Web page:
At one end of Laugavegur, Reykjavik’s main shopping street, Icelanders jostle in the aisles of a Bonus discount grocery to fill their baskets with ham, dried codfish and other staples. A mile up the road, in an office tower that also houses the stock market, sits an Apple Store that is perhaps the only one of its kind: except for a salesman, it is completely empty.
This neatly illustrates the state of play in Iceland eight months after it essentially went bust. No country embraced the excesses of the credit bubble as zealously as this North Atlantic island nation of about 310,000 people. As a result, it’s hard to find a place that’s suffering the deprivations of the crisis to the same degree.
It’s not just that iPods are off the shopping list in favor of processed pork. The nation is deeply indebted, consumer spending is in free fall, its banks are ruined and capital controls restrict the flow of money outside the country.
As hard as Icelanders must toil to fulfill the demands of their financial rescuers — including $5 billion from the International Monetary Fund and a phalanx of Nordic neighbors — don’t cry for them. Iceland, unlike many other nations that went mad for credit, still has many things going for it: a low average age of 37, highly educated workers, a nearly positive birthrate, overfinanced pension funds and abundant natural resources.
That said, statistics paint the remarkable fiscal challenge Iceland faces. The central bank estimates four out of 10 households took out loans denominated in foreign currencies to buy cars. And 80 percent of Icelandic homes have mortgages with payments either directly linked to inflation or denominated in foreign currencies.
When the krona was soaring this might have seemed rational. The strong currency, buoyed by artificially high official interest rates, allowed hot money to flow over Iceland like the Gulf Stream that keeps the country temperate. Everyone from American hedge fund managers to Austrian dentists could borrow cheaply at home, or in low-rate currencies like the Japanese yen, and buy higher-yielding Icelandic paper.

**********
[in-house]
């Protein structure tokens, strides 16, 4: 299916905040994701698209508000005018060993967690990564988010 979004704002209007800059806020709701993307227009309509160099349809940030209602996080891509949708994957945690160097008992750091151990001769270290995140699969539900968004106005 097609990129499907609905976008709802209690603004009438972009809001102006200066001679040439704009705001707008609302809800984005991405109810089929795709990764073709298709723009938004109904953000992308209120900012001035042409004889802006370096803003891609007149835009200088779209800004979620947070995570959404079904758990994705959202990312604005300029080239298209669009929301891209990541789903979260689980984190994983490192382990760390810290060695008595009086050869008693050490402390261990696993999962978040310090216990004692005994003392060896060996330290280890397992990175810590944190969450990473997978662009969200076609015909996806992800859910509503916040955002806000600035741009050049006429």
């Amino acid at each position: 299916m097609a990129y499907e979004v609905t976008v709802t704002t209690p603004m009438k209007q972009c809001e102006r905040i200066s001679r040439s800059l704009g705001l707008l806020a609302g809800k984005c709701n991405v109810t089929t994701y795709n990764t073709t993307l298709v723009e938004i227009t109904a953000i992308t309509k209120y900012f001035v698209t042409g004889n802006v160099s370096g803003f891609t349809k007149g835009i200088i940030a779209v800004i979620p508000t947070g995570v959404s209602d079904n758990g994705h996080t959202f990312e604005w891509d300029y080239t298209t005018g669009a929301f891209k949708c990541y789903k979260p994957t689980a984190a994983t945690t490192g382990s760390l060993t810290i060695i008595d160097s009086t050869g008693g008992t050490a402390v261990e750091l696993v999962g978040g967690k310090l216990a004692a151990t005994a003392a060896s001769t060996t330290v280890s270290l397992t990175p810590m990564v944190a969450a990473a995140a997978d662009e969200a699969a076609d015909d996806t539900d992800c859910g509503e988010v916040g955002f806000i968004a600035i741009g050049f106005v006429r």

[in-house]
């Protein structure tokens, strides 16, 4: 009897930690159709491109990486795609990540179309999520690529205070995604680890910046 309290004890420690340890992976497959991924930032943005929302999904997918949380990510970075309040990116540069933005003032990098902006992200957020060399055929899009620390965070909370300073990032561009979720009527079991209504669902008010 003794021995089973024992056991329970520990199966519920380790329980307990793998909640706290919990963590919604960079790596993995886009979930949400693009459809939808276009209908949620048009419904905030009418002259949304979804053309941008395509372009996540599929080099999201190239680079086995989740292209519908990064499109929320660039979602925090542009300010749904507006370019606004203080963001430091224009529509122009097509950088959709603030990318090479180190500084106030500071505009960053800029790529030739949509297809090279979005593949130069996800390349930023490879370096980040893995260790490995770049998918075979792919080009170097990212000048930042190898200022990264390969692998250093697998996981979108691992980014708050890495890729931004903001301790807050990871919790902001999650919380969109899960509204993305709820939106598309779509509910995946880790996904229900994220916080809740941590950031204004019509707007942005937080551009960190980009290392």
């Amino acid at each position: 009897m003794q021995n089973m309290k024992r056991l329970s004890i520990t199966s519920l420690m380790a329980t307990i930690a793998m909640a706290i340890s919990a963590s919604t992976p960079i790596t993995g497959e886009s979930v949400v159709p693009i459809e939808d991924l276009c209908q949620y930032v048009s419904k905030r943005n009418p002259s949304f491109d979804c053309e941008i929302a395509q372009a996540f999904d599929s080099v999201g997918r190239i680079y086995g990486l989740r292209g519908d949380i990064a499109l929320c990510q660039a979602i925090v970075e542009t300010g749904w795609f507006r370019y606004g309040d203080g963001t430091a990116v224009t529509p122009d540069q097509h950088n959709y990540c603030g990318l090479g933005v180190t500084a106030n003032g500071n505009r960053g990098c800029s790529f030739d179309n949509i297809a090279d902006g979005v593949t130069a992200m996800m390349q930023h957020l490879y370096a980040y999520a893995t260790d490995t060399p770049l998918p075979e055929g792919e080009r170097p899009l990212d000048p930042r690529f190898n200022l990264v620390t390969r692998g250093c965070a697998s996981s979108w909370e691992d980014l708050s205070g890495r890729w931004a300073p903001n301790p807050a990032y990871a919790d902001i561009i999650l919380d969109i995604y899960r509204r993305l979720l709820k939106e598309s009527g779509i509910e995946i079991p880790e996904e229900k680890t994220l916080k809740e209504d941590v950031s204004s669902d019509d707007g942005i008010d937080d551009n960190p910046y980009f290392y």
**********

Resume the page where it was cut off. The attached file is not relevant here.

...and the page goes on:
When this vast “carry trade” ended, though, the currency crashed and the cost of servicing all those liabilities spiked. So did the prices of imports, which led to inflation. Because many Icelandic mortgages carry payments linked to consumer prices, one in six households now face mortgage payments equal to 60 percent or more of their take-home pay.
Iceland’s banks also got into this game, rolling in easy money they then lent to entrepreneurs known locally as “business Vikings.” Soaring stock prices also encouraged them to expand their businesses abroad. At its peak, the Reykjavik market’s capitalization rose to more than 250 percent of gross domestic product — making it the most highly valued in the world. Today it’s around 16 percent.
Now it’s up to the government, and the majority of its citizens, to avoid the bankruptcies suffered by Iceland’s banks and business borrowers. Fiscally speaking, this means Iceland must go back in time: under the agreement it reached with the I.M.F., it must gradually lift capital controls, tighten up its monetary policy and return to a current account surplus by 2013. This won’t be an easy task. Iceland is expected to have debt equal to 120 percent of its 14 billion euros of G.D.P. and a budget deficit of about 13 percent of output this year.
And that’s where the hard work comes in. The country’s leaders are fostering export-oriented businesses like fisheries, geothermal energy, tourism and technology. A few more British bachelor parties, cod exports and aluminum smelters will help bring in the hard currency the country needs to pay back its foreign debts.
But Iceland also seems to realize that sacrifice will be necessary to restore financial health. Indeed, on Monday, Iceland’s Parliament passed a bill so filled with tax increases it would make even the most spendthrift politician in Washington wince. Equally, the bill’s corresponding spending cuts were deep enough to embarrass the stingiest fiscal conservatives.
Creativity, hard work and belt-tightening should help Iceland emerge as a stronger economy. Other indebted developed nations, still stinging from the credit crisis, like the idea of innovation. But so far, few have shown themselves keen to adopt the tougher parts of a recovery plan like Iceland’s. They might do well to pay more attention.
ROB COXFor more independent financial commentary and analysis, visit www.breakingviews.com.